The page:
FATHER--"Mildred, if you disobey again I will surely spank you."

On father's return home that evening, Mildred once more acknowledged
that she had again disobeyed.

FATHER (firmly)--"You are going to be spanked. You may choose your own
time. When shall it be?"

MILDRED (five years old, thoughtfully)--"Yesterday."

A northerner passing a rundown looking place in the South, stopped to
chat with the farmer. He noticed the hogs running wild and explained
that in the North the farmers fattened their hogs much faster by
shutting them in and feeding them well.

"Hell!" replied the southerner, "What's time to a hog."

Dost thou love life? Then waste not time; for time is the stuff that
life is made of.--_Benjamin Franklin_.

Time fleeth on,
Youth soon is gone,
Naught earthly may abide;
Life seemeth fast,
But may not last
It runs as runs the tide.


_See also_ Scientific management.


American travelers in Europe experience a great deal of trouble from the
omnipresent need of tipping those from whom they expect any service,
however slight. They are very apt to carry it much too far, or else
attempt to resist it altogether. There is a story told of a wealthy and
ostentatious American in a Parisian restaurant. As the waiter placed
the order before him he said in a loud voice:

"Waiter, what is largest tip you ever received?"

"One thousand francs, monsieur."

"_Eh bien_! But I will give you two thousand," answered the upholder of
American honor; and then in a moment he added: "May I ask who gave you
the thousand francs?"

"It was yourself, monsieur," said the obsequious waiter.

Of quite an opposite mode of thought was another American visiting
London for the first time. Goaded to desperation by the incessant
necessity for tips, he finally entered the washroom of his hotel, only
to be faced with a large sign which read: "Please tip the basin after
using." "I'm hanged if I will!" said the Yankee, turning on his heel,
"I'll go dirty first!"

Grant Alien relates that he was sitting one day under the shade of the
Sphinx, turning for some petty point of detail to his Baedeker.

A sheik looked at him sadly, and shook his head. "Murray good," he said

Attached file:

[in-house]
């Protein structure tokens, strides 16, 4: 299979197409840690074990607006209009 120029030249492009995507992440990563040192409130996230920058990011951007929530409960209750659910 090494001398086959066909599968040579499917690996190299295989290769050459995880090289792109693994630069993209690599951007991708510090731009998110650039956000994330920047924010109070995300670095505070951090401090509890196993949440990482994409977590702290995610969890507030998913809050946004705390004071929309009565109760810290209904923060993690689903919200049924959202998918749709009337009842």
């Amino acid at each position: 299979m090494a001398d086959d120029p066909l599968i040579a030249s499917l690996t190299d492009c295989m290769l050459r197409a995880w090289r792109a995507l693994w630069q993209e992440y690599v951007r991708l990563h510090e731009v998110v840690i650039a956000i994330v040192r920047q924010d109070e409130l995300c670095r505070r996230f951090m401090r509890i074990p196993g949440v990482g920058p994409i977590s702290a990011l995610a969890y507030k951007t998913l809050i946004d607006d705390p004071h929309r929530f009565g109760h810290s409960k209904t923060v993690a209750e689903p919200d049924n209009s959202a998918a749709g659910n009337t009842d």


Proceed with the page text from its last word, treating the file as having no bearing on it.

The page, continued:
in a solemn voice of warning; "Baedeker no good. What for you see

"No, no; Baedeker is best," answered Mr. Alien. "Why do you object to

The shick crossed his hands, and looked down at him with the pitying
eyes of Islam. "Baedeker bad book," he repeated; "Murray very, very
good. Murray say, 'Give the sheik half a crown'; Baedeker say, 'Give the
sheik a shilling.'"

"What do you consider the most important event in the history of Paris?"

"Well," replied the tourist, who had grown weary of distributing tips,
"so far as financial prosperity is concerned, I should say the discovery
of America was the making of this town."

In telling this one, Miss Glaser always states that she does not want it
understood that she considers the Scotch people at all stingy; but they
are a very careful and thrifty race.

An intimate friend of her's was very anxious to have a well known
Scotchman meet Miss Glaser, and gave her a letter of introduction to
him. Miss Glaser, wishing to show him all the attention possible,
invited him to a dinner which she was giving in London and after rather
an elaborate repast the bill was paid, the waiter returning five
shillings. She let it lie, intending, of course, to give it to the
waiter. The Scotchman glanced at the money very frequently, and finally
he said, his natural thrift getting the best of him:

"Are you going to give all that to the waiter?"

In a inimitable way, Miss Glaser quietly replied: